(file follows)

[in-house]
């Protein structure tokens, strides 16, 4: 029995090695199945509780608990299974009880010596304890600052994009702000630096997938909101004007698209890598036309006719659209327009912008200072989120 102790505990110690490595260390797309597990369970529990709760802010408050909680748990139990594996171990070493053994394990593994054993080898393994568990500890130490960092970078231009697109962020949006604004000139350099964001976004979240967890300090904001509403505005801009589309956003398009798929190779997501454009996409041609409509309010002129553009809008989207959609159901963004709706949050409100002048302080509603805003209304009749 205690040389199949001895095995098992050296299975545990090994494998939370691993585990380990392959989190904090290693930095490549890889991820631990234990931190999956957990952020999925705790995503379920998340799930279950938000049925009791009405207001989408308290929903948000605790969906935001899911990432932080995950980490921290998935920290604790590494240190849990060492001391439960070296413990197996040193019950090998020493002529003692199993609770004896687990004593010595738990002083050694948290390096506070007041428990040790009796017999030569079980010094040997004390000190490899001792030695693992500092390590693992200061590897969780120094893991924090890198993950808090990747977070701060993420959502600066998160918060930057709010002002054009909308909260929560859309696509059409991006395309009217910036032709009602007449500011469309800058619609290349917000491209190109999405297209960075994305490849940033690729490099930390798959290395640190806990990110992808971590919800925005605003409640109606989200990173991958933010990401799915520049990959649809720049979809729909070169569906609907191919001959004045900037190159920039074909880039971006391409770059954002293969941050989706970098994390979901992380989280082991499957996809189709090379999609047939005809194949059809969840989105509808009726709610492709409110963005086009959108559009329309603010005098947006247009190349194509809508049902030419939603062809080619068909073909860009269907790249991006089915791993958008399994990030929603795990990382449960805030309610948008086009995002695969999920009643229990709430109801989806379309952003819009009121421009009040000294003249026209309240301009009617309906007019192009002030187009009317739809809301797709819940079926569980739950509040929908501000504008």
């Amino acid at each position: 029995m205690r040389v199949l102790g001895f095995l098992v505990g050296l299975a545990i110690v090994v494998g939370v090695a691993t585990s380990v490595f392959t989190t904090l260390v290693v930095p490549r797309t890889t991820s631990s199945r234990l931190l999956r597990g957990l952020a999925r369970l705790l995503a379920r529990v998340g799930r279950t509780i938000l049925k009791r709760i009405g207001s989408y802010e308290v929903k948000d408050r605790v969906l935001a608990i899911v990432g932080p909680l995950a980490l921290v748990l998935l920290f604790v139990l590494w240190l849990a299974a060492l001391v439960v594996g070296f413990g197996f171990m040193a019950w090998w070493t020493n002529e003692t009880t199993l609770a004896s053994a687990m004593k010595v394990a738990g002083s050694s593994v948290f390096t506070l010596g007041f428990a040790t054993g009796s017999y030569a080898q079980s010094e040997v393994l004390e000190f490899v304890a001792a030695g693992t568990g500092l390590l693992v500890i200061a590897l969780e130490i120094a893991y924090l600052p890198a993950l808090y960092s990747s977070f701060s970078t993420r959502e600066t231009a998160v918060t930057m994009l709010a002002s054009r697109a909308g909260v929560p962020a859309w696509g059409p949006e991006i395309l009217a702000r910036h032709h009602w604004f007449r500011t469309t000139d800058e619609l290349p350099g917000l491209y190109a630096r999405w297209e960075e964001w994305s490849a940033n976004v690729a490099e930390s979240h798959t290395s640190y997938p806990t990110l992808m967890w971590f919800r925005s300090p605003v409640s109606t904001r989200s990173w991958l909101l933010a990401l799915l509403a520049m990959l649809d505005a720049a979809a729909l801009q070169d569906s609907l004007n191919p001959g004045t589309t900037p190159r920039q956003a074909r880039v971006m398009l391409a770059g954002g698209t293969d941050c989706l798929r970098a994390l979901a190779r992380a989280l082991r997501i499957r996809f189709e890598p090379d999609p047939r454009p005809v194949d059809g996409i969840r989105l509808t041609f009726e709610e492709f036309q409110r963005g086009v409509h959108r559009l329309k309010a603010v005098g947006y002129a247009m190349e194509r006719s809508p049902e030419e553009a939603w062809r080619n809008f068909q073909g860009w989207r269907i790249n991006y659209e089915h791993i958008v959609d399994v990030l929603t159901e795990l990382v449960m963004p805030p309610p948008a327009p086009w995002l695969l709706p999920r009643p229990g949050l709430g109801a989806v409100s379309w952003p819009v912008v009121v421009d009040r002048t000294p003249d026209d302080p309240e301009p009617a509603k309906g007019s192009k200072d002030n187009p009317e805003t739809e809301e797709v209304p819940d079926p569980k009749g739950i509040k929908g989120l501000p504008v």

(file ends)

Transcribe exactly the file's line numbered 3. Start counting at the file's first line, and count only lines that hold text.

């Amino acid at each position: 029995m205690r040389v199949l102790g001895f095995l098992v505990g050296l299975a545990i110690v090994v494998g939370v090695a691993t585990s380990v490595f392959t989190t904090l260390v290693v930095p490549r797309t890889t991820s631990s199945r234990l931190l999956r597990g957990l952020a999925r369970l705790l995503a379920r529990v998340g799930r279950t509780i938000l049925k009791r709760i009405g207001s989408y802010e308290v929903k948000d408050r605790v969906l935001a608990i899911v990432g932080p909680l995950a980490l921290v748990l998935l920290f604790v139990l590494w240190l849990a299974a060492l001391v439960v594996g070296f413990g197996f171990m040193a019950w090998w070493t020493n002529e003692t009880t199993l609770a004896s053994a687990m004593k010595v394990a738990g002083s050694s593994v948290f390096t506070l010596g007041f428990a040790t054993g009796s017999y030569a080898q079980s010094e040997v393994l004390e000190f490899v304890a001792a030695g693992t568990g500092l390590l693992v500890i200061a590897l969780e130490i120094a893991y924090l600052p890198a993950l808090y960092s990747s977070f701060s970078t993420r959502e600066t231009a998160v918060t930057m994009l709010a002002s054009r697109a909308g909260v929560p962020a859309w696509g059409p949006e991006i395309l009217a702000r910036h032709h009602w604004f007449r500011t469309t000139d800058e619609l290349p350099g917000l491209y190109a630096r999405w297209e960075e964001w994305s490849a940033n976004v690729a490099e930390s979240h798959t290395s640190y997938p806990t990110l992808m967890w971590f919800r925005s300090p605003v409640s109606t904001r989200s990173w991958l909101l933010a990401l799915l509403a520049m990959l649809d505005a720049a979809a729909l801009q070169d569906s609907l004007n191919p001959g004045t589309t900037p190159r920039q956003a074909r880039v971006m398009l391409a770059g954002g698209t293969d941050c989706l798929r970098a994390l979901a190779r992380a989280l082991r997501i499957r996809f189709e890598p090379d999609p047939r454009p005809v194949d059809g996409i969840r989105l509808t041609f009726e709610e492709f036309q409110r963005g086009v409509h959108r559009l329309k309010a603010v005098g947006y002129a247009m190349e194509r006719s809508p049902e030419e553009a939603w062809r080619n809008f068909q073909g860009w989207r269907i790249n991006y659209e089915h791993i958008v959609d399994v990030l929603t159901e795990l990382v449960m963004p805030p309610p948008a327009p086009w995002l695969l709706p999920r009643p229990g949050l709430g109801a989806v409100s379309w952003p819009v912008v009121v421009d009040r002048t000294p003249d026209d302080p309240e301009p009617a509603k309906g007019s192009k200072d002030n187009p009317e805003t739809e809301e797709v209304p819940d079926p569980k009749g739950i509040k929908g989120l501000p504008v």